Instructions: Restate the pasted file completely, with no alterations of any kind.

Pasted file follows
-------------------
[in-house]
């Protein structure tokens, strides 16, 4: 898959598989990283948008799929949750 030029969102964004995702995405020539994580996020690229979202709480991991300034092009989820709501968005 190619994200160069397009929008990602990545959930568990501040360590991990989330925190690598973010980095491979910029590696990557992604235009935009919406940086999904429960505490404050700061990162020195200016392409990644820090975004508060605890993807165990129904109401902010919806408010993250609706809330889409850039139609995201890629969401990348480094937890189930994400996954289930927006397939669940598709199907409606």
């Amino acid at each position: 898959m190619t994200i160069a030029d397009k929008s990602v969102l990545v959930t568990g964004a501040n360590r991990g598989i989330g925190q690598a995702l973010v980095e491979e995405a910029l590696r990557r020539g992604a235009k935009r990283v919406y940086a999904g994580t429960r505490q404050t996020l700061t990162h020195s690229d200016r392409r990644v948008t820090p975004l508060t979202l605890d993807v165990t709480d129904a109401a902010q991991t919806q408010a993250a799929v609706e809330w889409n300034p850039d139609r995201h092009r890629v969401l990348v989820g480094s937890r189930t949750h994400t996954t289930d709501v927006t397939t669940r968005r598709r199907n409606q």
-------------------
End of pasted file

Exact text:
[in-house]
């Protein structure tokens, strides 16, 4: 898959598989990283948008799929949750 030029969102964004995702995405020539994580996020690229979202709480991991300034092009989820709501968005 190619994200160069397009929008990602990545959930568990501040360590991990989330925190690598973010980095491979910029590696990557992604235009935009919406940086999904429960505490404050700061990162020195200016392409990644820090975004508060605890993807165990129904109401902010919806408010993250609706809330889409850039139609995201890629969401990348480094937890189930994400996954289930927006397939669940598709199907409606």
């Amino acid at each position: 898959m190619t994200i160069a030029d397009k929008s990602v969102l990545v959930t568990g964004a501040n360590r991990g598989i989330g925190q690598a995702l973010v980095e491979e995405a910029l590696r990557r020539g992604a235009k935009r990283v919406y940086a999904g994580t429960r505490q404050t996020l700061t990162h020195s690229d200016r392409r990644v948008t820090p975004l508060t979202l605890d993807v165990t709480d129904a109401a902010q991991t919806q408010a993250a799929v609706e809330w889409n300034p850039d139609r995201h092009r890629v969401l990348v989820g480094s937890r189930t949750h994400t996954t289930d709501v927006t397939t669940r968005r598709r199907n409606q």